Profile on Ironman University Master Coach Lance Watson
As Posted at ironman.com
"Athletes move around a lot more than they used to," Watson says, adding that generally, the optimal
Watson's approach with McMahon has been purposeful and methodical, guiding him from a junior to a junior elite, to the ITU and two
"I knew when he was in his early 20's that he'd be best at IRONMAN. But Brent's complete commitment to what we were doing long-term gave us the luxury of not rushing him to that distance," Watson says.
Being one of triathlon's old guard, Watson's new gig as an Master Coach brings him full circle: "I've been 'online coaching' since the days of fax," he says. "I remember waiting for a fax five days after the race to see how my athletes had done."
Watson fell into coaching back in 1987 while he was attending the University of British Columbia in Vancouver studying
"It was a wonderful chapter and time," he says fondly.
By the late 90's, Watson was coaching a good portion of the Canadian national team and a number of international athletes as well. Then, triathlon gained acceptance into the Olympics, which set a new and clear path for upcoming athletes
In 2000, a year Watson calls a "milestone year," he relocated his family to Victoria to build Canada's National Triathlon Training Center. It was this era that saw Watson's most famous protégé, Simon Whitfield, rise to fame as the winner of the first Olympic gold medal in triathlon, as well coaching Lisa Bentley to the first of 11 IRONMAN victories they would collect together.
"The long mission of building your own training squad, then founding the national federation program targeted to the Olympics, and then the outcome being a medal—that was a pretty amazing year," Watson summarizes. Watson was also at the helm of the first triathlon coaching certification programs in the sport. His role at the National Triathlon Center involved helping to recruit and mentor other coaches. Through this process, he helped create the Triathlon Level 4 Diploma Program there, and a number of coaches he worked with went on to become nationally and internationally recognized coaches. The National Training Center eventually grew into something that other countries have modeled their triathlon programs after, and, in 2001, Watson became Canada's first National Coaching Institute Certified Level 4 triathlon coach.
"Level 4 is like doing a Master's degree. It typically takes two to three years," he says.
Watson's work goes beyond coaching gold medalists, however. In 2005, he left the national team to focus exclusively on building LifeSport, now a 25-coach strong company across North America.
A changing sport
"Triathlon is still so young in comparison to—you name it, equestrian, boxing. The potential for performance gains through increased knowledge is huge; the learning curve is steep. With age-group athletes, in particular, I'm finding now that I can coach a busy executive, let's say, on eight to 12 hours of training to do an IRONMAN. It's doing the math to find out how much extra training commitment it takes to find the extra 10 to 15 percent of performance. It's learning that you may not have to do a six-hour ride and two-hour run every single weekend. It's delivering programs that fit into people's lives and don't derail them."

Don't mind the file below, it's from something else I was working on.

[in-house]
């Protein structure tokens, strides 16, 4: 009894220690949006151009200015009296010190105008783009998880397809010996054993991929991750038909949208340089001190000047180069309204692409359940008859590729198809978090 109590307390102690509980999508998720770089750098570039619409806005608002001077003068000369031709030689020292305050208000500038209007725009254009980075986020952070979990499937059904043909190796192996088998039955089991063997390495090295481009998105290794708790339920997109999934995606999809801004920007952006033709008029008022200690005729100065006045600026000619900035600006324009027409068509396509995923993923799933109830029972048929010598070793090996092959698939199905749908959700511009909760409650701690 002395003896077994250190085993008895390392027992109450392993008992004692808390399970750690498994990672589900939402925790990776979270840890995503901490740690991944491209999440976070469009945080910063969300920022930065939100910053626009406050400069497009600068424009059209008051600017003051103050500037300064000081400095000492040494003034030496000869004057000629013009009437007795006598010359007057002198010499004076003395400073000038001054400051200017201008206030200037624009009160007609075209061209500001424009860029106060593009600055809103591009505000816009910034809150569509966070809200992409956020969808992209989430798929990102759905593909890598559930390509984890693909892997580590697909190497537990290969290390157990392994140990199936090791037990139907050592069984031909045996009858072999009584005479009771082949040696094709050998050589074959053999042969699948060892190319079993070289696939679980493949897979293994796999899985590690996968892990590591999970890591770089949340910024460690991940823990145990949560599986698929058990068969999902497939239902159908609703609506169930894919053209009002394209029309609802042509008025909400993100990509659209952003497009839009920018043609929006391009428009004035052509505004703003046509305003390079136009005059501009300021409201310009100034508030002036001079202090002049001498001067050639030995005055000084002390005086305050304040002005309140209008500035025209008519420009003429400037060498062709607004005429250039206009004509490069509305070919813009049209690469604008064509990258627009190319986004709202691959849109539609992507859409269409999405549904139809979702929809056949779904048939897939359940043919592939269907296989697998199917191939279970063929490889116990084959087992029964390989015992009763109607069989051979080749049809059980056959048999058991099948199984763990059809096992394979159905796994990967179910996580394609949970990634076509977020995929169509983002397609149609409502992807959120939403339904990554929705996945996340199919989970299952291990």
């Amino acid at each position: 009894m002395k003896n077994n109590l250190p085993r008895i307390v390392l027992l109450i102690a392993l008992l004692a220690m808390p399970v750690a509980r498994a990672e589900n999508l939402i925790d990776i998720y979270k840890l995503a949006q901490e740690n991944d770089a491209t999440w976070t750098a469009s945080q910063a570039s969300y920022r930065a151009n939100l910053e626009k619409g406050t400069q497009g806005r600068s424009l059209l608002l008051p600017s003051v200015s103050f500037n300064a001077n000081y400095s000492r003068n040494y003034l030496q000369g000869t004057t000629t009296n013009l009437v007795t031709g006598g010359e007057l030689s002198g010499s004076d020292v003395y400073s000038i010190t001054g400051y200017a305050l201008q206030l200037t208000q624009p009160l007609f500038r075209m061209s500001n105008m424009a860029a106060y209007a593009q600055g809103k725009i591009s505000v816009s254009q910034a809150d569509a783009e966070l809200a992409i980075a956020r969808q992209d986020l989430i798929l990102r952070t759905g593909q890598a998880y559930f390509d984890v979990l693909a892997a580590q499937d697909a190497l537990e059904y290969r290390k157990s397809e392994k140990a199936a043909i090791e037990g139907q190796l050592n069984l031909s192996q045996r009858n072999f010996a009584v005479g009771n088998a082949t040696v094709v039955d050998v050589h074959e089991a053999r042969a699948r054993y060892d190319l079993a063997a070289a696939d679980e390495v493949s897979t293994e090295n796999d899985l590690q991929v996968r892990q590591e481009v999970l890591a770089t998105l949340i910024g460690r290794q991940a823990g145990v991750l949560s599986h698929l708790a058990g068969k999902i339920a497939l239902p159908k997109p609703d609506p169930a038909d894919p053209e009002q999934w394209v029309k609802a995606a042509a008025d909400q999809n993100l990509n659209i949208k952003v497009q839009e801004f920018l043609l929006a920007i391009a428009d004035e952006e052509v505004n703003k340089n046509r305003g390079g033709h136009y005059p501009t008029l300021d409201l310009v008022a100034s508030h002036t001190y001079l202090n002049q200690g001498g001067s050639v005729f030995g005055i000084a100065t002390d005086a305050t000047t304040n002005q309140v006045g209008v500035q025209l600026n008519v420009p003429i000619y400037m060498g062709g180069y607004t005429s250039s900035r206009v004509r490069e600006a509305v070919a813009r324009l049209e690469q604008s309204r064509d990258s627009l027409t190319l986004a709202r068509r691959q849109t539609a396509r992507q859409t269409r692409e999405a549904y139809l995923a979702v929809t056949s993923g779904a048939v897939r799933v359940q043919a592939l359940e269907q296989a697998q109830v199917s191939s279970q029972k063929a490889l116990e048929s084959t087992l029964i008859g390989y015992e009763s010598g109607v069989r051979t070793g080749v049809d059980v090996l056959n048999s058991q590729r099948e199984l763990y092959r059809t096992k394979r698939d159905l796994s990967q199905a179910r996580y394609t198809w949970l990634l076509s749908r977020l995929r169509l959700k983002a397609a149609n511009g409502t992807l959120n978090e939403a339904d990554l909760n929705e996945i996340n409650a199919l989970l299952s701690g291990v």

"With years of experience, you hone your ability to drill down quickly into what an individual needs to succeed and what might be holding them back. I am not a one-size fits all coach. For example, if you have an athlete who comes from a college swim background, it doesn't simply just mean that they don't have to focus as much on swimming, it also means that swimming won't take as much out of them day to day, in training or in a race. There are first-time IRONMAN athletes versus those doing one or two annually. It's fascinating—you've got energy systems within three sports, you have skill acquisition within three sports, then you have them all interacting dynamically with each other and impacting each other. Not to mention strength, nutrition, psychology...it’s never boring!"
"IRONMAN U addresses all the essential components for developing athletes. I'm a big believer that there's more than one right way to coach an athlete. I think it's great that there's something specifically focused on IRONMAN racing now. Traditionally, Most certification programs have been driven by national federations whose primary focus, and rightly so, is the Olympics and that distance. IMU digs into the finer points of becoming a better IRONMAN coach."
"IRONMAN has consulted some of the most respected coaches around to create a program rich with information that addresses the key fundamentals of developing long-distance triathletes. Long term, this means more athletes toeing the
"I train every single day, and try and do three to four triathlons a year. Training and competing are important parts of honing your coaching skills. You've got to go out and experiment on yourself in training. Racing keeps you connected to the athletes' experience. Ultimately, while I love to compete, my true calling and passion is coaching."
LifeSport head coach Lance Watson has coached a number of Ironman, Olympic and age-group Champions over the past 28 years. He enjoys coaching athletes of all levels. Contact Lance to tackle your first triathlon or to perform at a higher level. Find more tips on Twitter @LifeSportCoach